'Everywhere else' has something to offer, if not in the form of local cuisine, and customs, but also architecture, traffic management and lifestyles.
I try to collect examples via photography, and these selections provide the opportunity to muse over our differences.
Britain has to take the prize for silly names. I gave up photographing them a few years ago, but I couldn't resist this one in deepest Hampshire. Who calls a hamlet 'Farleigh Wallop'? I ask you?
All over England and Europe the renovation bug is in full swing. In Prague and Budapest I saw many examples of grand old inner city homes being pulled apart and refurbished, for wealthy new owners.
This example in the Prague New Town was formerly the home of a family famous enough to have its own crest.
Now it's being seriously gutted by people who lack a title, but have loads of cash under their mattress, or in the Cayman Islands!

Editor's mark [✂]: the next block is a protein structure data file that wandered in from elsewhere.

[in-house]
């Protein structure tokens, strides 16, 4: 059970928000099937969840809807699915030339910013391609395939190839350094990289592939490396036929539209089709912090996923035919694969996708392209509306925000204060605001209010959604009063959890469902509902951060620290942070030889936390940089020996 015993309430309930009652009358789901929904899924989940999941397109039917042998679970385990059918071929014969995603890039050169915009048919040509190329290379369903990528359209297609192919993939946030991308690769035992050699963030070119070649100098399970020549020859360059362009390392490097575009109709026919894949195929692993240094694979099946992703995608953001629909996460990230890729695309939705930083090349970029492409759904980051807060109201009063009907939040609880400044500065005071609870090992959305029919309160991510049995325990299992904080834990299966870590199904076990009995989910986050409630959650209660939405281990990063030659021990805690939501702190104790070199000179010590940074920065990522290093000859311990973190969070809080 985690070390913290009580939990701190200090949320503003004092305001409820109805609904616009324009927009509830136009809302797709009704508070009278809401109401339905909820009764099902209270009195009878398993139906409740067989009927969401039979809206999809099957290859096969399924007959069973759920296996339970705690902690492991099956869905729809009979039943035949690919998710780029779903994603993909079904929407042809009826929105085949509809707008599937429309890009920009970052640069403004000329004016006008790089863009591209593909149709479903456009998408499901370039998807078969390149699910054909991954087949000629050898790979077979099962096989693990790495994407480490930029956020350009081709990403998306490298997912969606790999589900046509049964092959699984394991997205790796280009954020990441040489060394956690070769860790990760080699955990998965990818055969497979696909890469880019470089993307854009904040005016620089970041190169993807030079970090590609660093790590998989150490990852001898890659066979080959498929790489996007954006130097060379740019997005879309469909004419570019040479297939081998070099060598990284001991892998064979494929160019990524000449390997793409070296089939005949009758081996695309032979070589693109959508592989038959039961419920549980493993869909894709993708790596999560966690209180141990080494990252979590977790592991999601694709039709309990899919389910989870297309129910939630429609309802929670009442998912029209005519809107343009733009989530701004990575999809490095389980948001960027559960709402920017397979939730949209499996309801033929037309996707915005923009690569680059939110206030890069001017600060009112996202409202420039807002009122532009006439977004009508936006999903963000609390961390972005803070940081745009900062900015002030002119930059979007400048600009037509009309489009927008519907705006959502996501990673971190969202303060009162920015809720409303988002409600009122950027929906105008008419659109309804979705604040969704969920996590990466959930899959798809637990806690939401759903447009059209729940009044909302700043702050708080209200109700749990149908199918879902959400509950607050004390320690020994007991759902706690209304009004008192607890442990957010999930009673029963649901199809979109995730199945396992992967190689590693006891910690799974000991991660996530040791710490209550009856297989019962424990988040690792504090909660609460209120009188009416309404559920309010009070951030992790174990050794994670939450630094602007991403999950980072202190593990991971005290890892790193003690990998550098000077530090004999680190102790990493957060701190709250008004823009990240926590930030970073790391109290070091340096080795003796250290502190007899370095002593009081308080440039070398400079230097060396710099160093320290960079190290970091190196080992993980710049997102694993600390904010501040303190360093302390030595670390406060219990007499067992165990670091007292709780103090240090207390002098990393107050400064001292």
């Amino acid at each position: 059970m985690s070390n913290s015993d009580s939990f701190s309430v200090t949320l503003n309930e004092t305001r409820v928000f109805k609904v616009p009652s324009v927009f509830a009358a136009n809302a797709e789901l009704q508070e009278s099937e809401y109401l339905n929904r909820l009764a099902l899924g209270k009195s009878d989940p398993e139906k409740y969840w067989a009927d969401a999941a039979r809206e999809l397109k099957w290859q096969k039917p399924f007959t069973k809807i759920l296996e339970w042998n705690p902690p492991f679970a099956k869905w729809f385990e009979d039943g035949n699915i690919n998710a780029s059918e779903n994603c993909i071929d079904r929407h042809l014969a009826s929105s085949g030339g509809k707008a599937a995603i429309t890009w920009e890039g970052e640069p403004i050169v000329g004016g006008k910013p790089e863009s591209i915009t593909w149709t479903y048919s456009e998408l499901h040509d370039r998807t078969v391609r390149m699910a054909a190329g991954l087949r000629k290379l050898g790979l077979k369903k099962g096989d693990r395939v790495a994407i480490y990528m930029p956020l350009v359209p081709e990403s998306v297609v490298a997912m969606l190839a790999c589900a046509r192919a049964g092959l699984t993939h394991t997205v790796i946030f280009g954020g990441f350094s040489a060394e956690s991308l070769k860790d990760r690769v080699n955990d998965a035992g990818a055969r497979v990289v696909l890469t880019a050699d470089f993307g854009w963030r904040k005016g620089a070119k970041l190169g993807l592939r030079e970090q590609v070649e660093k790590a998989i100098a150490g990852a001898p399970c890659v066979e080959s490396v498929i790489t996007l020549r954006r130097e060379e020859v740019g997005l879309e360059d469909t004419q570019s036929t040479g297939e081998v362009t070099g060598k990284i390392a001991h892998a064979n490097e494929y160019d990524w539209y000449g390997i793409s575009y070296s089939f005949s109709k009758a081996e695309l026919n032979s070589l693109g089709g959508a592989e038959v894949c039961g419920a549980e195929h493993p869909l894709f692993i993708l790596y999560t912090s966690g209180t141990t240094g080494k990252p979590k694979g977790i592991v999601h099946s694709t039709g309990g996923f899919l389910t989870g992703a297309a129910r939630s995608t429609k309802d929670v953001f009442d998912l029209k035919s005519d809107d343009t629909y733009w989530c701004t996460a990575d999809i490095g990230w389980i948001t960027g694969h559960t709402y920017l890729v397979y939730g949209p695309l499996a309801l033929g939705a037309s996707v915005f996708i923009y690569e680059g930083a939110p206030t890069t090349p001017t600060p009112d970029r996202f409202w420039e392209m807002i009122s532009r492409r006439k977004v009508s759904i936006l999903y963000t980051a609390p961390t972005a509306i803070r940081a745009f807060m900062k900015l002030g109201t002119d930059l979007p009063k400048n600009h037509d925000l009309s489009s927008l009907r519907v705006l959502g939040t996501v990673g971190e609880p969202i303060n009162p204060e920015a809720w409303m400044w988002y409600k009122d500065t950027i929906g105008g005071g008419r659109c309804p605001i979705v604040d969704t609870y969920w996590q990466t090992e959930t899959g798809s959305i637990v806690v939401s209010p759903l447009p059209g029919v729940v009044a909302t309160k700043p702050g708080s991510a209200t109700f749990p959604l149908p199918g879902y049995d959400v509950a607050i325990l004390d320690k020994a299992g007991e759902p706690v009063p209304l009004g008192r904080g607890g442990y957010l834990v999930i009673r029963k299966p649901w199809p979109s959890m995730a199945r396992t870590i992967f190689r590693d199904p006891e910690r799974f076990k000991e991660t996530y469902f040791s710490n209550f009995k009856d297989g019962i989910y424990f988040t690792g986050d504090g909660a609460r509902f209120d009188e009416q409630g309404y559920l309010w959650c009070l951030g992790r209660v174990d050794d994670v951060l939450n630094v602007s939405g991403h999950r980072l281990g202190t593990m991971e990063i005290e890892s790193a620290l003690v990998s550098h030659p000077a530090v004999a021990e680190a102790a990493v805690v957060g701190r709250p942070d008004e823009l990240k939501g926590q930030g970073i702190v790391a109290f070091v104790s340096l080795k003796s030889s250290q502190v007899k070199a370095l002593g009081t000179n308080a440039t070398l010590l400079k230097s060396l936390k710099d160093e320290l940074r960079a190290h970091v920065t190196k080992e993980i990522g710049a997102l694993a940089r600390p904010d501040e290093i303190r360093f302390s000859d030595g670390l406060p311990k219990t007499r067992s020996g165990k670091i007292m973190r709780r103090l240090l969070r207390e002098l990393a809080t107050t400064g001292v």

The Brits of course have been not only successful at preserving heritage, but also making good money out of it. A thatch cottage like this one in Cheshire is at the top of the market.
Whilst further up the price ladder Betty Windsor did a very good job of renovating and renewing Windsor Castle after the big fire in 1992.
This beautiful old, and heavily-embellished apartment block in Budapest (left) had the surveyers in as I was taking the shot.
However as far as I'm concerned, of all the European cities I visited on this trip, it was Vienna which stands out for the most lavish, and extensive preservation of its fabulous buildings.
To finish off this ramble, I noticed that a small two bedroom flat in this beautiful block near Paddington station in London will set you back £stg.488,000 (USD$710,000 or AUD$962,000)!!
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